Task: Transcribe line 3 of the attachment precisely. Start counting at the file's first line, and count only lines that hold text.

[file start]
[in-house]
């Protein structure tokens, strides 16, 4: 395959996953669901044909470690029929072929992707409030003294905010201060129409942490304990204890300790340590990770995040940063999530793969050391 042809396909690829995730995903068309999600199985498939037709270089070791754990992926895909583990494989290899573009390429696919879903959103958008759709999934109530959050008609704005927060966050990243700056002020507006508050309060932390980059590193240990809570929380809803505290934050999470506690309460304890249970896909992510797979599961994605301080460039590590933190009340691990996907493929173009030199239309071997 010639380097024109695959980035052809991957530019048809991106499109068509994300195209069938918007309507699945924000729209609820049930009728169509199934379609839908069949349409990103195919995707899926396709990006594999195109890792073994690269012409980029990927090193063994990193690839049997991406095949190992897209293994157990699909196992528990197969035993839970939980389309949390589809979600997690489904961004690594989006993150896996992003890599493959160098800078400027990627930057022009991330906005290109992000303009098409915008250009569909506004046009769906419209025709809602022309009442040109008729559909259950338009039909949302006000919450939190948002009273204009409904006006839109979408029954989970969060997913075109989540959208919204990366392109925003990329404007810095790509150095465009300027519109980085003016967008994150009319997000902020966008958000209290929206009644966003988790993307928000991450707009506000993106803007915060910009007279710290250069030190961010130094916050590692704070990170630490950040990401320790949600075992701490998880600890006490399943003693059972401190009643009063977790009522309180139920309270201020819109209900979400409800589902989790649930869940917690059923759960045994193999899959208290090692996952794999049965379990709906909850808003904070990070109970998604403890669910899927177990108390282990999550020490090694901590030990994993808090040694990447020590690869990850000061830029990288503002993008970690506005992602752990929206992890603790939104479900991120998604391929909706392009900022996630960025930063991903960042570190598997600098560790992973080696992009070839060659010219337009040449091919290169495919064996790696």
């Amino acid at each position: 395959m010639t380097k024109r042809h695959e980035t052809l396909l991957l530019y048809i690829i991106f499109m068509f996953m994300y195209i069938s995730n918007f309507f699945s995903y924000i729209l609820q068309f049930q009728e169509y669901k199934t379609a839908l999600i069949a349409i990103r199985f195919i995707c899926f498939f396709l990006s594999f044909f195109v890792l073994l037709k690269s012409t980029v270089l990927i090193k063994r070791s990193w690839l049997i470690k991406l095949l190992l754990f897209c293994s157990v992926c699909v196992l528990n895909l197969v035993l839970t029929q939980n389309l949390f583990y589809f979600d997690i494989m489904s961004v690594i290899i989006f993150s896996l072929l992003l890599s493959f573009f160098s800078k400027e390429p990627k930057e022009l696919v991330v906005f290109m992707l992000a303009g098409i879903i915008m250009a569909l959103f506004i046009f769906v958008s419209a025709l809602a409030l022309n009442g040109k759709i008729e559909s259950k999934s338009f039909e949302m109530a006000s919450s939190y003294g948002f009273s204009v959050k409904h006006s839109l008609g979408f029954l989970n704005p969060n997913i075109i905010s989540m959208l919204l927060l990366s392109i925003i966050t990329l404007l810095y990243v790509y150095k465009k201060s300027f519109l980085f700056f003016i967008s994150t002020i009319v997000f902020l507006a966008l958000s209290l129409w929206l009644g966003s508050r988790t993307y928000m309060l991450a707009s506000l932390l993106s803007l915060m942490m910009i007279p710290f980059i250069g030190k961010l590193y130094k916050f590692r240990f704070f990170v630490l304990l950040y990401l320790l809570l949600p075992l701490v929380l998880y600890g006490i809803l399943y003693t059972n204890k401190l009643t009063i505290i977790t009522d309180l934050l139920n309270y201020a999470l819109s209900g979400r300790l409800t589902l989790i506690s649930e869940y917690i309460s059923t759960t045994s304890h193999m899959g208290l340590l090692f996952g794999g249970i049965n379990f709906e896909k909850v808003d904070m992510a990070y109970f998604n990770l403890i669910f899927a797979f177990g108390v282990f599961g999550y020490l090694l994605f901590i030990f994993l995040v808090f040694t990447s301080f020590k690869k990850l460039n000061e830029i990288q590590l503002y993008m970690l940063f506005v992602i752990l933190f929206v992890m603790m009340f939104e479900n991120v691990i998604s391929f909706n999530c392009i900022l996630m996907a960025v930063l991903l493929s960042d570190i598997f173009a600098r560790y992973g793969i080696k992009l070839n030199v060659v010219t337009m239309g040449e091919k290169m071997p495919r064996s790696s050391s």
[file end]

């Amino acid at each position: 395959m010639t380097k024109r042809h695959e980035t052809l396909l991957l530019y048809i690829i991106f499109m068509f996953m994300y195209i069938s995730n918007f309507f699945s995903y924000i729209l609820q068309f049930q009728e169509y669901k199934t379609a839908l999600i069949a349409i990103r199985f195919i995707c899926f498939f396709l990006s594999f044909f195109v890792l073994l037709k690269s012409t980029v270089l990927i090193k063994r070791s990193w690839l049997i470690k991406l095949l190992l754990f897209c293994s157990v992926c699909v196992l528990n895909l197969v035993l839970t029929q939980n389309l949390f583990y589809f979600d997690i494989m489904s961004v690594i290899i989006f993150s896996l072929l992003l890599s493959f573009f160098s800078k400027e390429p990627k930057e022009l696919v991330v906005f290109m992707l992000a303009g098409i879903i915008m250009a569909l959103f506004i046009f769906v958008s419209a025709l809602a409030l022309n009442g040109k759709i008729e559909s259950k999934s338009f039909e949302m109530a006000s919450s939190y003294g948002f009273s204009v959050k409904h006006s839109l008609g979408f029954l989970n704005p969060n997913i075109i905010s989540m959208l919204l927060l990366s392109i925003i966050t990329l404007l810095y990243v790509y150095k465009k201060s300027f519109l980085f700056f003016i967008s994150t002020i009319v997000f902020l507006a966008l958000s209290l129409w929206l009644g966003s508050r988790t993307y928000m309060l991450a707009s506000l932390l993106s803007l915060m942490m910009i007279p710290f980059i250069g030190k961010l590193y130094k916050f590692r240990f704070f990170v630490l304990l950040y990401l320790l809570l949600p075992l701490v929380l998880y600890g006490i809803l399943y003693t059972n204890k401190l009643t009063i505290i977790t009522d309180l934050l139920n309270y201020a999470l819109s209900g979400r300790l409800t589902l989790i506690s649930e869940y917690i309460s059923t759960t045994s304890h193999m899959g208290l340590l090692f996952g794999g249970i049965n379990f709906e896909k909850v808003d904070m992510a990070y109970f998604n990770l403890i669910f899927a797979f177990g108390v282990f599961g999550y020490l090694l994605f901590i030990f994993l995040v808090f040694t990447s301080f020590k690869k990850l460039n000061e830029i990288q590590l503002y993008m970690l940063f506005v992602i752990l933190f929206v992890m603790m009340f939104e479900n991120v691990i998604s391929f909706n999530c392009i900022l996630m996907a960025v930063l991903l493929s960042d570190i598997f173009a600098r560790y992973g793969i080696k992009l070839n030199v060659v010219t337009m239309g040449e091919k290169m071997p495919r064996s790696s050391s």